The Glimmerglass Festival’s third of eight performances of Gioachino Rossinis semi-serious opera La gazza ladra(The Thieving Magpie), seen July 25, is a feast for the eyes, ears, even the intellect. The story addresses employer-employee relations, class distinctions, misjudgment, preconceived notions and foregone conclusions. (Two items go missing, so wealthy family members assume their servant took them.) The inventive music delights the ears. And thanks to Set and Costume Designer Myung Hee Cho’s fanciful concept, strikinglystrange sights constantly change before your very eyes.

Talented lineup.

New and veteran artists collaborate as an ensemble:

  • Soprano Rachele Gilmore’s warm, golden voice does every pyrotechnical coloratura trick imaginable with astonishing accuracy, facility and dexterity. Despite the fanciful design concept, she depicts Ninetta Villabella’s life-and-death predicament with credibility.
  • Tenor Michele Angelini is Gianetto Vingradito, Ninetta’s romantic lead. He is a sympathetic actor. The voice is fantastically agile, broad and “open,” not tight and pinched or nasal like some of the best Rossinians out there.
  • Bass-baritone Musa Ngqungwana’s resonantly booming voice commands attention. His coloratura technique is impeccable. As sinister, sadistic, lecherous Mayor Gottardo, he could be much more fierce, and his vocal authority would certainly sustain moreferocityin the role.
  • Mezzo-soprano Allegra De Vita in the trouser role of Pippo is outstanding, deploying a plush, mellifluous voice that blends and harmonizes perfectly with other principals and the ensemble of roughly 15 other participants from the Young Artist program. She is on track for a major stage career.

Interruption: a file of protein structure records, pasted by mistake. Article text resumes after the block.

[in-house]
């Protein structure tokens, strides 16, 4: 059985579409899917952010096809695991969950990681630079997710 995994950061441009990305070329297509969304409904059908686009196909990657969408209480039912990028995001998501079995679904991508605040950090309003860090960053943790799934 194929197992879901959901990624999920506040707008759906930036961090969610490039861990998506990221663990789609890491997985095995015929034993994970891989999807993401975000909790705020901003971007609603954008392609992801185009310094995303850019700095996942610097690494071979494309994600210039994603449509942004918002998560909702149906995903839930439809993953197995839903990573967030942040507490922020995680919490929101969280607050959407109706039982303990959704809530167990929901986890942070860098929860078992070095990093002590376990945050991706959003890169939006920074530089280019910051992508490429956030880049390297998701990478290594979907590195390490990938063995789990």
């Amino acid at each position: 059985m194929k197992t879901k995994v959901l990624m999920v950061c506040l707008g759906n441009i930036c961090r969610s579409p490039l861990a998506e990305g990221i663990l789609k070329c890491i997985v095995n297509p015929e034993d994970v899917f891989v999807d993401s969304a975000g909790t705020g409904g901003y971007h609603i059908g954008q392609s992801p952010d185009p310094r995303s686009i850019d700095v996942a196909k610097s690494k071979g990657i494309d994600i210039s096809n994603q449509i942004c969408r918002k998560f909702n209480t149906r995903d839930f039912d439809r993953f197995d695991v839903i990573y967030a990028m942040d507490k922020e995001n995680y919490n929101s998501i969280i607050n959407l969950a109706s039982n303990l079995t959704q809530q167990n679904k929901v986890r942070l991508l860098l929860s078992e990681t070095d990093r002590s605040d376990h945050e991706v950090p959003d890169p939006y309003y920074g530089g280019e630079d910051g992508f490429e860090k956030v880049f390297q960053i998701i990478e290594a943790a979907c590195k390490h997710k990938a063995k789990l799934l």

• Bass-baritone Dale Travis as Ninetta’s father sounded taxed, compared to his delightful vocal display the night before as Benoit and Alcindoro in Puccini’s La bohème. Perhaps overly tired, his acting, nevertheless, is earnest as the father who continually gets his daughter in trouble.
  • Bass-baritone Calvin Griffin turns in a solid performance as Fabrizio Vingradito, in whose home the two thefts occur, incriminating Ninetta. It will be good to hear him someday in a major role.
  • Mezzo-soprano Leah Hawkins, as Lucia Vingradito, has a larger-than-life stage presence, yet an underpowered, though rich voice, at times covered by the orchestra.
  • Tenor Brad Raymond is appropriately creepy as Isacco, singing with a speech impediment, and hilarious as Antonio the jailer. Bass Simon Dyer is an eccentric Giorgio who resembles the figure in Edvard Munch’s masterpiece “The Scream,” but with vivid fuchsia and orange eye shadow. Bass-baritone Thomas Shivone as the Magistrate projects solemn dark tones while incongruously behaving quite birdlike.

Speaking of ‘for the birds’

The design concept is totally avian.

Actress Meg Gillentine in the title role has the grace, stance, tentative gait, blank stare and quick head movements of an emu. In most of Act I she is in and out of an enormous birdcage stage left, where she keeps a bird’s eye on all the goings-on. Her performance begins well before Act I, when she, fully in character, wanders among ticket holders, fixing them with a blank birdlike stare, approaching some suddenly in mildly startling face-to-face proximity and otherwise preening.

As choreographer, she truly knows how to cut the rug. By micromanaging gestures, facial expressions, body movements and stance, she remarkably has gotten principals, secondary characters and ensemble moving as one, like a gaggle of graceful yet idiosyncratic migrating geese. Everyone displays some degree of avian characteristics, particularly among the minor roles, whether discreet feather adornment in hairpieces or as abundant costume trim all the way to nearly complete plumage.

Festival Music Director Joseph Colaneri conducted a rousing performance of this charming needs-to-be-heard-more score.

The Thieving Magpie, by Gioachino Rossini, till August 25, at The Glimmerglass Festival. Don’t miss it.

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